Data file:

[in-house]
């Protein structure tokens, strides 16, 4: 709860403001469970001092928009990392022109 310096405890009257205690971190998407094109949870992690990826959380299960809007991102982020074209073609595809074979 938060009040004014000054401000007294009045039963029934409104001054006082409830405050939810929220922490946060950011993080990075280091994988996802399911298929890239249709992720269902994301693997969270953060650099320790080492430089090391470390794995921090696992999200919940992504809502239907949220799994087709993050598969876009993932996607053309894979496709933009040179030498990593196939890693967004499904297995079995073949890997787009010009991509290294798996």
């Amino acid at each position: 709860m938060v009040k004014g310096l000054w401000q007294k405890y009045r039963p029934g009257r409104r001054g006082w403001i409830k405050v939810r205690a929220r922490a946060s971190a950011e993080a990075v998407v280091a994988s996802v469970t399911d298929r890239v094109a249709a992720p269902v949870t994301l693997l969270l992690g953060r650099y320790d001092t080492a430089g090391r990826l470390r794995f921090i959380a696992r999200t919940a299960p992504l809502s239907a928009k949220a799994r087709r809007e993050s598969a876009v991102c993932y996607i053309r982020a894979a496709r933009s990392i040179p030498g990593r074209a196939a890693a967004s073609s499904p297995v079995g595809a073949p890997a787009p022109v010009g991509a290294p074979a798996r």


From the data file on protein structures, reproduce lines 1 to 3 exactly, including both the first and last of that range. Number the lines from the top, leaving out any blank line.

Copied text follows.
[in-house]
């Protein structure tokens, strides 16, 4: 709860403001469970001092928009990392022109 310096405890009257205690971190998407094109949870992690990826959380299960809007991102982020074209073609595809074979 938060009040004014000054401000007294009045039963029934409104001054006082409830405050939810929220922490946060950011993080990075280091994988996802399911298929890239249709992720269902994301693997969270953060650099320790080492430089090391470390794995921090696992999200919940992504809502239907949220799994087709993050598969876009993932996607053309894979496709933009040179030498990593196939890693967004499904297995079995073949890997787009010009991509290294798996």
């Amino acid at each position: 709860m938060v009040k004014g310096l000054w401000q007294k405890y009045r039963p029934g009257r409104r001054g006082w403001i409830k405050v939810r205690a929220r922490a946060s971190a950011e993080a990075v998407v280091a994988s996802v469970t399911d298929r890239v094109a249709a992720p269902v949870t994301l693997l969270l992690g953060r650099y320790d001092t080492a430089g090391r990826l470390r794995f921090i959380a696992r999200t919940a299960p992504l809502s239907a928009k949220a799994r087709r809007e993050s598969a876009v991102c993932y996607i053309r982020a894979a496709r933009s990392i040179p030498g990593r074209a196939a890693a967004s073609s499904p297995v079995g595809a073949p890997a787009p022109v010009g991509a290294p074979a798996r």